Many freelance translators are overthinkers. Wanting to get it just right turns into lots of obsessing over 37 ways the idea could go wrong, soliciting the opinions of 93 colleagues, burning the project to the ground and starting from scratch, etc. Overthinking gets in the way of lots of things, but most of all it hinders effective marketing. Why? Because one of the keys to effective marketing is simply to market. Many freelancers are failing at marketing. Not (not) because they market in ineffective ways, but because they don’t market at all.
Here’s one way around the overthinking trap. Note that I said “one way.” Not “the best way” or “the only way,” but one way. Write really short marketing e-mails that leave very little room for overthinking. Like this:
“Dear Mr. Lewis, I am a German to English medical translator and recently came across your website while researching medical device companies. Would you be the right person to speak to about offering my translation services?”
“Dear Ms. Thomas, I am an Italian to English medical translator and recently came across your agency’s website. I live in the San Diego area and enjoy working with local agencies. Are you currently recruiting translators in my language and specialization?”
“Dear Ms. Phillips, I am an English to Spanish translator specializing in education. I’m interested in offering my translation services to your textbook company. Would you be the right person to speak to about that?”
These e-mails are not:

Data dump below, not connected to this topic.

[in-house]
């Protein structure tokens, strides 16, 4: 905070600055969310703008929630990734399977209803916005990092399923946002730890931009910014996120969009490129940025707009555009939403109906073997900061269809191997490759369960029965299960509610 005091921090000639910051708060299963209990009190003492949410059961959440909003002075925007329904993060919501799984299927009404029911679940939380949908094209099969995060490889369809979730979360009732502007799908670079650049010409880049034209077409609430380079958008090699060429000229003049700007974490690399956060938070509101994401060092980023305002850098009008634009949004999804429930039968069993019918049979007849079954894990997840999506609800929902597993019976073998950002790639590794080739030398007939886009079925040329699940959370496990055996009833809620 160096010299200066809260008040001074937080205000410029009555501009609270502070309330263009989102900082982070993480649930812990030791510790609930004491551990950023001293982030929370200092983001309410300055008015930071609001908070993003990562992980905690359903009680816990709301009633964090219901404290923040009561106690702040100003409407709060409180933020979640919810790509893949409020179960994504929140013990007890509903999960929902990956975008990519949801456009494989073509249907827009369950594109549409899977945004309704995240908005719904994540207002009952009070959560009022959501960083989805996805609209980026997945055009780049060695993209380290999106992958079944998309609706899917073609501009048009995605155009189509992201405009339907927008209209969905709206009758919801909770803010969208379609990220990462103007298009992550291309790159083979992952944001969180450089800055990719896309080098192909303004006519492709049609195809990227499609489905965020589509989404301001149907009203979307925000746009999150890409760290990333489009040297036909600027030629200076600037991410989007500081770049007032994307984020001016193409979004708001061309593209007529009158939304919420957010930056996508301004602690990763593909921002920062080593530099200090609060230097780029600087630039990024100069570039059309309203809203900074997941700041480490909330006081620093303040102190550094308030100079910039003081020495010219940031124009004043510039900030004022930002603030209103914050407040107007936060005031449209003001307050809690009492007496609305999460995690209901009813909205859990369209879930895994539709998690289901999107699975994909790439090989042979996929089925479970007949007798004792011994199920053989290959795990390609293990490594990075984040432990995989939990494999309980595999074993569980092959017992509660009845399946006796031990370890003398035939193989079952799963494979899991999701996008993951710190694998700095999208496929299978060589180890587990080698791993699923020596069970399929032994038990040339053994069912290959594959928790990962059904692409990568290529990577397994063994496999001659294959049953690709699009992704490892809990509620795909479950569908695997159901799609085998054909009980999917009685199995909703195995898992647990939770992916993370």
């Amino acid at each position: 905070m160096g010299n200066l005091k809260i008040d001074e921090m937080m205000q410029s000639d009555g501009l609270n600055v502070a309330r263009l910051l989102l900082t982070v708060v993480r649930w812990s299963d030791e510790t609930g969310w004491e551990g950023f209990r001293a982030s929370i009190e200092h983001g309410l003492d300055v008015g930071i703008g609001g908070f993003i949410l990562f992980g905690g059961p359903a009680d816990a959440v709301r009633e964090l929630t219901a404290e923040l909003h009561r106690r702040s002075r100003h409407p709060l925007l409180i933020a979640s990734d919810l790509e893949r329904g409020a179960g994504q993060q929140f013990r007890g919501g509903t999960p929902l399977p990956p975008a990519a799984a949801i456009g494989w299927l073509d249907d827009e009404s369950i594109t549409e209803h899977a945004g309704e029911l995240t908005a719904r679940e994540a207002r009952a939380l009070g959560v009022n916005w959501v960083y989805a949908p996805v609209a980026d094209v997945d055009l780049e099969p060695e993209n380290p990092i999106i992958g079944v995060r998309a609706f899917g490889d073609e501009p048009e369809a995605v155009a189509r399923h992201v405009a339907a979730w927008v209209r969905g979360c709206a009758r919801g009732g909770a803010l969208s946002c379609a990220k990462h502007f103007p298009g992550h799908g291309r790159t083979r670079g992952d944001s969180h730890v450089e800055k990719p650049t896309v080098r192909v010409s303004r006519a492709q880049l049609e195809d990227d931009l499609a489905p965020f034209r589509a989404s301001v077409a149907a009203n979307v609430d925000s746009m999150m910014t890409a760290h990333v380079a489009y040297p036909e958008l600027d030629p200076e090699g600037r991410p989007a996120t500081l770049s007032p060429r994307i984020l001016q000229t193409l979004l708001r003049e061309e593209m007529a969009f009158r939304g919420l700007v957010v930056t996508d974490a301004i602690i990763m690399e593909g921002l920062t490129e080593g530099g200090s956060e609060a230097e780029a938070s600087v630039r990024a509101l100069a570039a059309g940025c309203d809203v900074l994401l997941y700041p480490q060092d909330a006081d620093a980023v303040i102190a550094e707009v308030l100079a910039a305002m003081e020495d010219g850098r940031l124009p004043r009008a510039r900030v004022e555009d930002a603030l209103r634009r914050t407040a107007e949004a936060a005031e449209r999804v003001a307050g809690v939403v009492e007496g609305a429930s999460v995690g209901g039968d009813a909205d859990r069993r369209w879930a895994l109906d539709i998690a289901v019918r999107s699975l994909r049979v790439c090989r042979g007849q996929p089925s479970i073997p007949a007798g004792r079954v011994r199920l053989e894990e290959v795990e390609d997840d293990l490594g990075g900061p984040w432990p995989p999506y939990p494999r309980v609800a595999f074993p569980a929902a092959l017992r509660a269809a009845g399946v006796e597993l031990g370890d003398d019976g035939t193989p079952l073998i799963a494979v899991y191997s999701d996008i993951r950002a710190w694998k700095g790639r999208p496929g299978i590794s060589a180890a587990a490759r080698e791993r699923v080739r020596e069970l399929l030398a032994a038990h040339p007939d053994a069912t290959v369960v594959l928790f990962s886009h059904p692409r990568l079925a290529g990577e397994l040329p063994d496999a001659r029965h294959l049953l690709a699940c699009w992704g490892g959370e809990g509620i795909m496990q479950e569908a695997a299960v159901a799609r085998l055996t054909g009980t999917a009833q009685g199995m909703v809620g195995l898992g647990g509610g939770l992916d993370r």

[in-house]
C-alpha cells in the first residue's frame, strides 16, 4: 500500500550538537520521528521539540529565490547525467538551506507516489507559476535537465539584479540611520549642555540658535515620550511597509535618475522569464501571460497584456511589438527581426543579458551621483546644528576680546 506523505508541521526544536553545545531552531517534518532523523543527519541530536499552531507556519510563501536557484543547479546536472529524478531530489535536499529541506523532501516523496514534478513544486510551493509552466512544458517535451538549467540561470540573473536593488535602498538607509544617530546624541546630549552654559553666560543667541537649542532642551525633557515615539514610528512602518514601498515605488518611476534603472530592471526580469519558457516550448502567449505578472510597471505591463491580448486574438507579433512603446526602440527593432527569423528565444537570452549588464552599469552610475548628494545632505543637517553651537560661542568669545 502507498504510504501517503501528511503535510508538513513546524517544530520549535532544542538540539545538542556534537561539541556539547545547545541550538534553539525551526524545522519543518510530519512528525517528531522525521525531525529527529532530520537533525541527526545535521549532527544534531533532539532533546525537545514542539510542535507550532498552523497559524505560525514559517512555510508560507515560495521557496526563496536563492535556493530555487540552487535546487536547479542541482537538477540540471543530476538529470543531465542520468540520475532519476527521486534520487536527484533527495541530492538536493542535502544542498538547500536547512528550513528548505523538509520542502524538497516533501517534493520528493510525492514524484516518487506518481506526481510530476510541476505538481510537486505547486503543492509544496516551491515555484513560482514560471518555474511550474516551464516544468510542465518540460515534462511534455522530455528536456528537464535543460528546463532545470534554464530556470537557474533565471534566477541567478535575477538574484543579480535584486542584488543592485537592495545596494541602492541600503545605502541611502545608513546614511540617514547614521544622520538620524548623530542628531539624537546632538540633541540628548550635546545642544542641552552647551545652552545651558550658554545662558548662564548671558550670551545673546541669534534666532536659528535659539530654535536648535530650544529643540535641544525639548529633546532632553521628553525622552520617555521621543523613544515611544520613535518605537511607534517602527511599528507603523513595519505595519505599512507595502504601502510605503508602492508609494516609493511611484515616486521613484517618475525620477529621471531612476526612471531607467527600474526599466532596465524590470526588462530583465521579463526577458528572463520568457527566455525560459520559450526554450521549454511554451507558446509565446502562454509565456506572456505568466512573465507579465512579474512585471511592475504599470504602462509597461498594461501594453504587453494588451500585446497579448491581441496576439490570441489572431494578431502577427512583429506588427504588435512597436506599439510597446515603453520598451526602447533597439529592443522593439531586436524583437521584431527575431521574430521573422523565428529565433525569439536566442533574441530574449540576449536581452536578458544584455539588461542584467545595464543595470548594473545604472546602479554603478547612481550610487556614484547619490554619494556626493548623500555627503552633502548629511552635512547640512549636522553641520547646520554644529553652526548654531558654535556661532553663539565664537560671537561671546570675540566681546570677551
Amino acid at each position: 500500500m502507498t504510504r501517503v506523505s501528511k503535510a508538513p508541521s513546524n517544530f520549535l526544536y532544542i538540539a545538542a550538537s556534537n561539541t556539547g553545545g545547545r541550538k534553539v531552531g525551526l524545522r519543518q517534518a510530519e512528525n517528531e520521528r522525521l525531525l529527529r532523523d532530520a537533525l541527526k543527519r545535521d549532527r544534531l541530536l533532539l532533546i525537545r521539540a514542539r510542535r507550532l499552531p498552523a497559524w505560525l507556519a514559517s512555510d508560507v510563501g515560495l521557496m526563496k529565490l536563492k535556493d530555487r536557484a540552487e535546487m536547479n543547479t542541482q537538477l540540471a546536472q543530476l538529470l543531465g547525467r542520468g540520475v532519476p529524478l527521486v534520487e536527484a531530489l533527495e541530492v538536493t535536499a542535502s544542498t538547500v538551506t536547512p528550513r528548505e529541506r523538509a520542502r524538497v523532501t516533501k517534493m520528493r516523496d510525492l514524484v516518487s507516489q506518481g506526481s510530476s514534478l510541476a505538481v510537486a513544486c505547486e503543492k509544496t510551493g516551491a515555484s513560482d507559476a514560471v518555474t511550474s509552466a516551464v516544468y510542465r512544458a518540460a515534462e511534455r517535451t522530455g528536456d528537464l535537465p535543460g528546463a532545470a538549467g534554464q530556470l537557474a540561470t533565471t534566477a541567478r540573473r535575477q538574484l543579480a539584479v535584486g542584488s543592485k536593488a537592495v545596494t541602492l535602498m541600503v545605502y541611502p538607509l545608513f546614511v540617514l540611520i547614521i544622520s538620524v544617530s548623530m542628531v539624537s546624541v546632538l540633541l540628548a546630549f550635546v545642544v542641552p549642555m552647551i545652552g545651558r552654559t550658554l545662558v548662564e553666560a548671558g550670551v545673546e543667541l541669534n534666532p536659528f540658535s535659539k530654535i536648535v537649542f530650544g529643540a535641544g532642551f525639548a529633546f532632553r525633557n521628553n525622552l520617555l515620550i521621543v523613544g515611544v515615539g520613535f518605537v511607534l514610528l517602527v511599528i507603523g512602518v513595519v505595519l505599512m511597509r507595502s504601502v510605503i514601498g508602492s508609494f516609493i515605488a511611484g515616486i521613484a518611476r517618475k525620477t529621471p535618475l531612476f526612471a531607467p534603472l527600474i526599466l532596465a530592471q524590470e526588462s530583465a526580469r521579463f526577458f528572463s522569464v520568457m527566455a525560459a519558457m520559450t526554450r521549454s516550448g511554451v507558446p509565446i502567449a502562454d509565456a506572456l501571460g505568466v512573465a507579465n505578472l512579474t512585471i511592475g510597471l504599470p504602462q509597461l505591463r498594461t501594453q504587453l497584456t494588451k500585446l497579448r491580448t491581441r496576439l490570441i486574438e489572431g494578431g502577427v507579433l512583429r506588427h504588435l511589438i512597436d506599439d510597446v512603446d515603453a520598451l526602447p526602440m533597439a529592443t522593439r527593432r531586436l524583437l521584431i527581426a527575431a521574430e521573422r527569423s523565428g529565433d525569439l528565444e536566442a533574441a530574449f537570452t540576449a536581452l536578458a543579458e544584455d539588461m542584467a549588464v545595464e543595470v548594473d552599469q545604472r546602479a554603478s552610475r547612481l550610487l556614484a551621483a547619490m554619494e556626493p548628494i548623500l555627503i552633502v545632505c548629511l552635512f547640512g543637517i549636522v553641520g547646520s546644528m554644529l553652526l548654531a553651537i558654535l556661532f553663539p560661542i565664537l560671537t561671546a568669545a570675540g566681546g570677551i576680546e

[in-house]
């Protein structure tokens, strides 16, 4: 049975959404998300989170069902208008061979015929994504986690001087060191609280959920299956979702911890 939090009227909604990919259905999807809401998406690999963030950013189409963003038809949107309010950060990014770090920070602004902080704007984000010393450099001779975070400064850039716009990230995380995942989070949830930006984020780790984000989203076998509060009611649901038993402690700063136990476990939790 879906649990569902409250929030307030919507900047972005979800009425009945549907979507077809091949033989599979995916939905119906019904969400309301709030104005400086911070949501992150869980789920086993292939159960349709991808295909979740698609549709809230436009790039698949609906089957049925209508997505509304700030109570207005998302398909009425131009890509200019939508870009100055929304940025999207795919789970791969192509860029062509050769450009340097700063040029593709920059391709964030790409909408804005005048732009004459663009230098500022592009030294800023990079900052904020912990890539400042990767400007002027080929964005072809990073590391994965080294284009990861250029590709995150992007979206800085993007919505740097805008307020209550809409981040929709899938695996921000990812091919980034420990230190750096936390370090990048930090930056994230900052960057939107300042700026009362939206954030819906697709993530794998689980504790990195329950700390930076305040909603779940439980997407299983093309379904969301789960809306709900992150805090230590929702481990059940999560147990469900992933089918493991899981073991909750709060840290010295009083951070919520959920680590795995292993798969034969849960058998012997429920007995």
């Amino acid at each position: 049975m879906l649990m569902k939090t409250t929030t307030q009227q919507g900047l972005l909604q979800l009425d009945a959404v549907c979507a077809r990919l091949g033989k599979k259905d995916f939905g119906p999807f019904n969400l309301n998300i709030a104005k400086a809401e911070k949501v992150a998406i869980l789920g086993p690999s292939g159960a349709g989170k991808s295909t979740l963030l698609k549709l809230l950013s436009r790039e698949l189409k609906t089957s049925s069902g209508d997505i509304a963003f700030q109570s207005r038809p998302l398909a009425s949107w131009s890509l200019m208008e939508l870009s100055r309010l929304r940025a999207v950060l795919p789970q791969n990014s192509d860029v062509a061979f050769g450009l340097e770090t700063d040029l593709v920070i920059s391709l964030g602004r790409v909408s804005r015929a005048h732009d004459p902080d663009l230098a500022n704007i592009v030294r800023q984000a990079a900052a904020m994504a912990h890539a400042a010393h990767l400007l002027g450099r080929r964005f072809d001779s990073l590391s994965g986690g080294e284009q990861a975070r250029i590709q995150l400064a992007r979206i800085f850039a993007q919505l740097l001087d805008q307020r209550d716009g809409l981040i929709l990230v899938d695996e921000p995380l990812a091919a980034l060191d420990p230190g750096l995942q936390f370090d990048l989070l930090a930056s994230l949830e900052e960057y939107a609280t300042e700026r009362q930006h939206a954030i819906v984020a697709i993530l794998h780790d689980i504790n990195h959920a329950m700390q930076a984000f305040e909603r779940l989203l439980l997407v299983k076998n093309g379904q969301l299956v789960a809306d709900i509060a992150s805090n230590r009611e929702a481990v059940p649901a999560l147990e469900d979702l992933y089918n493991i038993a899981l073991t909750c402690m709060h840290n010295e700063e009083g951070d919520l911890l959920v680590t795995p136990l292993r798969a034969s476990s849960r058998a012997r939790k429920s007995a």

- intended to create a connection with the recipient
- intended to show that you researched the potential client, other than their basic line of business
However, they have a few advantages:
- They’re short, to the point, and they respect the recipient’s time. When you write a) a long e-mail, to b) someone you don’t know, and you’re c) trying to sell something, the chances of the recipient reading to the end are near zero. This kind of e-mail avoids that problem.
- They take very little time to write, but they show that you know something about the potential client; they’re much better than a “Dear Sir or Madam” e-mail.
- They don’t demand an extensive response from the recipient. Again, a “can you please give me your take on my life story” e-mail will almost certainly be deleted by anyone who doesn’t know you. But this type of e-mail invites the recipient to respond in a similarly concise way. “Sure!” “Try contacting the marketing department at…” or “We have someone right now, but I’ll save your contact info” would all be acceptable responses, and all take about 30 seconds to write.
So again, this is not an artisanal approach to marketing. It’s kind of the antithesis of the free sample translation pitch, where you’re investing a lot of time before you even contact the client. But if you just need to do something to avoid overthinking your marketing efforts, you could try this.